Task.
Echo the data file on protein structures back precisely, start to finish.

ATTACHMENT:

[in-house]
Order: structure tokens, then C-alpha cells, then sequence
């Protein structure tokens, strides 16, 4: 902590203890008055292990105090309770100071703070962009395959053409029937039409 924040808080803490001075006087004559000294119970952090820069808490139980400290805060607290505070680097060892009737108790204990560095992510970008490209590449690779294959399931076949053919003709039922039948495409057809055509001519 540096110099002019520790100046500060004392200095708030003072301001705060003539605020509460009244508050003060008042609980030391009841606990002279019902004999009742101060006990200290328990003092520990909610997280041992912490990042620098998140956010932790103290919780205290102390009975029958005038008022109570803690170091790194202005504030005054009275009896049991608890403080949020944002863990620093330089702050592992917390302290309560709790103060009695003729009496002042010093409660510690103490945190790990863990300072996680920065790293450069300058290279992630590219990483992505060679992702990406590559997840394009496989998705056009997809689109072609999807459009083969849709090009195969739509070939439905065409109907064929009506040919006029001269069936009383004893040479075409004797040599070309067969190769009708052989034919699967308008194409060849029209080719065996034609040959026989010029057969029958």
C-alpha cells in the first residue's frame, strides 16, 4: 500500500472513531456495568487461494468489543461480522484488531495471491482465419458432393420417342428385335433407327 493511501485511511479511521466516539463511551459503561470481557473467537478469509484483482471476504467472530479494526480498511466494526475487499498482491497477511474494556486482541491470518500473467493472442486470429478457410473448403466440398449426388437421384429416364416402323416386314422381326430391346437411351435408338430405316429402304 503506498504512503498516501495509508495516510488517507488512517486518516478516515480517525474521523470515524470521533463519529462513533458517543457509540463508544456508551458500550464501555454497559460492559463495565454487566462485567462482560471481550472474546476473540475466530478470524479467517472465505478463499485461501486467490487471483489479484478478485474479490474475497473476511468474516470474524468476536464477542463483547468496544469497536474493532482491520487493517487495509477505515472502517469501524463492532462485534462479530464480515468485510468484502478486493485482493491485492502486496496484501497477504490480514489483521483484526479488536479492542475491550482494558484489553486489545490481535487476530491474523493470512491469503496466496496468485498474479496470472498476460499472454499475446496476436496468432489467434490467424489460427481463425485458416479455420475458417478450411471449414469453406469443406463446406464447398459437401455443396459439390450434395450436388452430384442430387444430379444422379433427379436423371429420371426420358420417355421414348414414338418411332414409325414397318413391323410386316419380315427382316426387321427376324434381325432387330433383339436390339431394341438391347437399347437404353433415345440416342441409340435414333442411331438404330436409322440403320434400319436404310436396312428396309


[in-house]
Order: structure tokens, then C-alpha cells, then sequence
């Protein structure tokens, strides 16, 4: 902590203890008055292990105090309770100071703070962009395959053409029937039409 924040808080803490001075006087004559000294119970952090820069808490139980400290805060607290505070680097060892009737108790204990560095992510970008490209590449690779294959399931076949053919003709039922039948495409057809055509001519 540096110099002019520790100046500060004392200095708030003072301001705060003539605020509460009244508050003060008042609980030391009841606990002279019902004999009742101060006990200290328990003092520990909610997280041992912490990042620098998140956010932790103290919780205290102390009975029958005038008022109570803690170091790194202005504030005054009275009896049991608890403080949020944002863990620093330089702050592992917390302290309560709790103060009695003729009496002042010093409660510690103490945190790990863990300072996680920065790293450069300058290279992630590219990483992505060679992702990406590559997840394009496989998705056009997809689109072609999807459009083969849709090009195969739509070939439905065409109907064929009506040919006029001269069936009383004893040479075409004797040599070309067969190769009708052989034919699967308008194409060849029209080719065996034609040959026989010029057969029958």
C-alpha cells in the first residue's frame, strides 16, 4: 500500500472513531456495568487461494468489543461480522484488531495471491482465419458432393420417342428385335433407327 493511501485511511479511521466516539463511551459503561470481557473467537478469509484483482471476504467472530479494526480498511466494526475487499498482491497477511474494556486482541491470518500473467493472442486470429478457410473448403466440398449426388437421384429416364416402323416386314422381326430391346437411351435408338430405316429402304 503506498504512503498516501495509508495516510488517507488512517486518516478516515480517525474521523470515524470521533463519529462513533458517543457509540463508544456508551458500550464501555454497559460492559463495565454487566462485567462482560471481550472474546476473540475466530478470524479467517472465505478463499485461501486467490487471483489479484478478485474479490474475497473476511468474516470474524468476536464477542463483547468496544469497536474493532482491520487493517487495509477505515472502517469501524463492532462485534462479530464480515468485510468484502478486493485482493491485492502486496496484501497477504490480514489483521483484526479488536479492542475491550482494558484489553486489545490481535487476530491474523493470512491469503496466496496468485498474479496470472498476460499472454499475446496476436496468432489467434490467424489460427481463425485458416479455420475458417478450411471449414469453406469443406463446406464447398459437401455443396459439390450434395450436388452430384442430387444430379444422379433427379436423371429420371426420358420417355421414348414414338418411332414409325414397318413391323410386316419380315427382316426387321427376324434381325432387330433383339436390339431394341438391347437399347437404353433415345440416342441409340435414333442411331438404330436409322440403320434400319436404310436396312428396309